Serrano Supports Astronauts on the Moon, But Not by 2024

Serrano Supports Astronauts on the Moon, But Not by 2024

Rep. José Serrano (D-NY) today made clear that although he supports the goal of returning astronauts to the Moon, he does not see a need to accelerate NASA’s efforts in order to meet a 2024 deadline.  Calling the White House’s proposal to move up the date arbitrary, he expressed concern that spending the money to get to the Moon sooner would be detrimental to other programs across the government.

On March 26, Vice President Pence directed NASA to put astronauts at the South Pole of the Moon by 2024, the end of a second Trump term if the President is reelected.  NASA was planning to do that in 2028.  The Moon-by-2024 program is now named Artemis.  The Trump Administration submitted a supplemental budget request of $1.6 billion to begin paying for the accelerated program on top of its original FY2020 budget request of $21 billion.

Serrano chairs the House Appropriations Committee’s Commerce-Justice-Science (CJS) subcommittee that funds NASA.  In its version of the FY2020 appropriations bill, which passed the House in June, the committee ignored the supplemental request.  It did significantly increase NASA’s budget, adding $1.3 billion on top of the original request, but it is mostly for science and education programs.  The bill passed the House on June 25. The committee’s report on the bill criticizes NASA for prioritizing human spaceflight over science and education.  The Trump Administration’s FY2020 request called for terminating two Earth science programs (PACE and CLARREO-Pathfinder) and the next large space telescope (WFIRST), and eliminating NASA’s education office.

The $1.6 billion is just a “downpayment” on the total cost of accelerating the program.  It does not include what NASA already was planning to spend on getting back to the Moon.  NASA Administrator Jim Bridenstine estimated in June that the additional cost would be on the order of $20-30 billion on top of NASA’s projected budget of about $21 billion per year. Recently he lowered that estimate to less than $20 billion, but at a Senate hearing last week acknowledged that the cost actually is unknown and dependent on a number of factors such as how much the commercial sector will contribute through public-private partnerships.  He said the Administration will not be able to tell Congress the cost until the FY2021 budget is submitted next February.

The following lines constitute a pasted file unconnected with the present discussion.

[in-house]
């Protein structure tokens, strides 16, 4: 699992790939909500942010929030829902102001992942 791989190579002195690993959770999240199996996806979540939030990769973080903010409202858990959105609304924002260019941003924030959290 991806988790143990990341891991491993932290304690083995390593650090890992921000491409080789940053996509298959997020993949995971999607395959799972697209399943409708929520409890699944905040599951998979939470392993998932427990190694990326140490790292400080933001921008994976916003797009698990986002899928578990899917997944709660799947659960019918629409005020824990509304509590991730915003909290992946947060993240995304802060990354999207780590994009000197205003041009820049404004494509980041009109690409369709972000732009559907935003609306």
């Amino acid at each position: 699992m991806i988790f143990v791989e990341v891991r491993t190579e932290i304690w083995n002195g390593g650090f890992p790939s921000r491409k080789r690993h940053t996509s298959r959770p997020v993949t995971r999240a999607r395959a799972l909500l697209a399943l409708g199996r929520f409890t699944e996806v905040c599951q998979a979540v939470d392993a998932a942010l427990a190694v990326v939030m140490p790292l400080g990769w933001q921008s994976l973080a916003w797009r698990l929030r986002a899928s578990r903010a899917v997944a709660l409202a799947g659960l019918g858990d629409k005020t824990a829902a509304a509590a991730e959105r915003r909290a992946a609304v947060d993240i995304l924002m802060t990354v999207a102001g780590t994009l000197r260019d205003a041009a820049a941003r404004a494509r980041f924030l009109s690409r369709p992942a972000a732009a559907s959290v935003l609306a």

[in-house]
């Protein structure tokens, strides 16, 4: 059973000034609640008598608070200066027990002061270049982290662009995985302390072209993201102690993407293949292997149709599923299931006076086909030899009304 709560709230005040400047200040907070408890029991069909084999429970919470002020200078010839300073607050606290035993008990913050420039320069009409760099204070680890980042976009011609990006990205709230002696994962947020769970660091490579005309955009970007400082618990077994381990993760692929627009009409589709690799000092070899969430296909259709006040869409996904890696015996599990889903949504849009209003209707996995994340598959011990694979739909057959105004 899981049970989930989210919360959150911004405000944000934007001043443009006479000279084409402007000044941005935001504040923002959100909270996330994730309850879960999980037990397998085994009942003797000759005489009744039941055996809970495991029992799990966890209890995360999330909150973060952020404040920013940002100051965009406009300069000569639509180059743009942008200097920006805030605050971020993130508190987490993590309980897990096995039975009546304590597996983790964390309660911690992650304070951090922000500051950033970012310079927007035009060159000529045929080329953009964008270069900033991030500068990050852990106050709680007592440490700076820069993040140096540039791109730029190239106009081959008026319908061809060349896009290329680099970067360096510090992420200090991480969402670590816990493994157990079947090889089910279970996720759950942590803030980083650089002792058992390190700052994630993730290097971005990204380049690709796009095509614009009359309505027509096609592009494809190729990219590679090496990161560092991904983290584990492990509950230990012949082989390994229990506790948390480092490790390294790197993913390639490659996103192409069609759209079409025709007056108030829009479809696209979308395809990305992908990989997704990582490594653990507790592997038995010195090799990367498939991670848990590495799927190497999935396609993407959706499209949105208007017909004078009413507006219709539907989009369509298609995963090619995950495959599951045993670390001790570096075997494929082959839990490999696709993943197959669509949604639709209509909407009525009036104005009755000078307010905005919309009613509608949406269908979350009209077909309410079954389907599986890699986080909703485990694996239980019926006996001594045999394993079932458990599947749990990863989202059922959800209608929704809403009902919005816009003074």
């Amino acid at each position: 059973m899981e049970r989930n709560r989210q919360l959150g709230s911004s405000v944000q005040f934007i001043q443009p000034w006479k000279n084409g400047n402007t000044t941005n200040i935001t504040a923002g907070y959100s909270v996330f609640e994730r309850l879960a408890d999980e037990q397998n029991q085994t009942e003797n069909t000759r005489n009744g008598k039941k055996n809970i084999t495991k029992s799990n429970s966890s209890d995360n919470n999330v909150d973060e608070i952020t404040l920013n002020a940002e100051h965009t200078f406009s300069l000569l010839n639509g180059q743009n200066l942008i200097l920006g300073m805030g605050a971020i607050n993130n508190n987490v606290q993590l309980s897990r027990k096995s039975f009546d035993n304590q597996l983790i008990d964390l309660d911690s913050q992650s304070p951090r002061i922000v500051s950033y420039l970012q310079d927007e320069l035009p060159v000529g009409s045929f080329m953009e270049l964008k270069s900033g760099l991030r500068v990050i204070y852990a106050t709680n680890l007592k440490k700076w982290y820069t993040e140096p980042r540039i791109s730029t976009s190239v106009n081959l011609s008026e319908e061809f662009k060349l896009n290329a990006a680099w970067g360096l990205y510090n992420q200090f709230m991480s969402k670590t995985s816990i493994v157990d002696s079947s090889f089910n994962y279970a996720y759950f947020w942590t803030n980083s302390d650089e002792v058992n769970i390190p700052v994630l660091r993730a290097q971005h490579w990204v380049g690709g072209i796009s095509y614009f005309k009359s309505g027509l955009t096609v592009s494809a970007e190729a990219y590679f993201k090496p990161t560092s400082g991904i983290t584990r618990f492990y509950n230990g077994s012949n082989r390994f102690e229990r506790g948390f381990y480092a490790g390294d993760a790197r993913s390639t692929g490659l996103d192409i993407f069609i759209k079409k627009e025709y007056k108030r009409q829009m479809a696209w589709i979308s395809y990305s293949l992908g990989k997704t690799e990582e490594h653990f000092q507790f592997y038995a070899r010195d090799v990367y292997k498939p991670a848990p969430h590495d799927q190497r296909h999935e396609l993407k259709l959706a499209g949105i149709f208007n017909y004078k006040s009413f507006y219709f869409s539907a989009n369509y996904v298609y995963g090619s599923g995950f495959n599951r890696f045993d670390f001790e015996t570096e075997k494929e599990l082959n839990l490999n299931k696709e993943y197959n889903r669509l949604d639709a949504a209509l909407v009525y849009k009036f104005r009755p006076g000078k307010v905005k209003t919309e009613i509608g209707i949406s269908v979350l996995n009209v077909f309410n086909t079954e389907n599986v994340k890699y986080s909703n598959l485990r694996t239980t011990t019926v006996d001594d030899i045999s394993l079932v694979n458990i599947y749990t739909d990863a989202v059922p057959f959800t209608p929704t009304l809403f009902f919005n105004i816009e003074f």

At a hearing on oversight of the White House Office of Science and Technology Policy (OSTP) today, Serrano told OSTP Director Kelvin Droegemeier that he disagrees with spending a lot of money to “unnecessarily speed up by just four years the schedule for returning American astronauts to the Moon. Arbitrarily changing the schedule will have grave consequences for other vital programs across science fields and other programs across the government.”  He strongly supports NASA and “a continued human presence in space,” but not spending more than $20 billion to speed up a return to the Moon.

He asked Droegemeier if it is “technically possible, financially responsible, or necessary, to launch the manned Moon mission four years early at an additional $20 billion cost just to meet a geopolitical deadline.”

Droegemeier largely demurred, saying NASA Administrator Jim Bridenstine is more knowledgeable about the “complicated ecosystem” of issues involved, but it is a presidential priority tied in with the goal of sending humans to Mars.

With the reestablishment of the White House National Space Council, OSTP’s role in civil space policy is more limited than in prior years, but Droegemeier is a member of the Space Council.

Bridenstine explains the 2024 deadline as “political risk reduction” to accomplish the goal within a single president’s tenure to avoid the risk that a new president might change course as has happened in the past.  Others, however, paint it as a race with China, which may have prompted Serrano’s reference to a geopolitical deadline.

Bridenstine tweeted photos of recent meetings he has had with members of Congress, including Serrano, about Artemis.

Serrano apparently remains unconvinced.  “This is a big ask at a difficult time,” he told Droegemeier. “What can we gain other than to claim we were there first this time around?”  He repeatedly stressed his support for human spaceflight overall, however.

Rep. Robert Aderholt (R-AL), Ranking Member of the subcommittee, sounded a more positive note.  “I’m very encouraged about what NASA’s mission is and our ability to go back to the Moon in the very near future. I think we can do that and we’re going to do everything we can to make sure that happens.”  NASA’s Space Launch System (SLS), which will launch astronauts to the Moon, is managed by Marshall Space Flight Center in Alabama, close to Aderholt’s district.

User Comments has the right (but not the obligation) to monitor the comments and to remove any materials it deems inappropriate.  We do not post comments that include links to other websites since we have no control over that content nor can we verify the security of such links.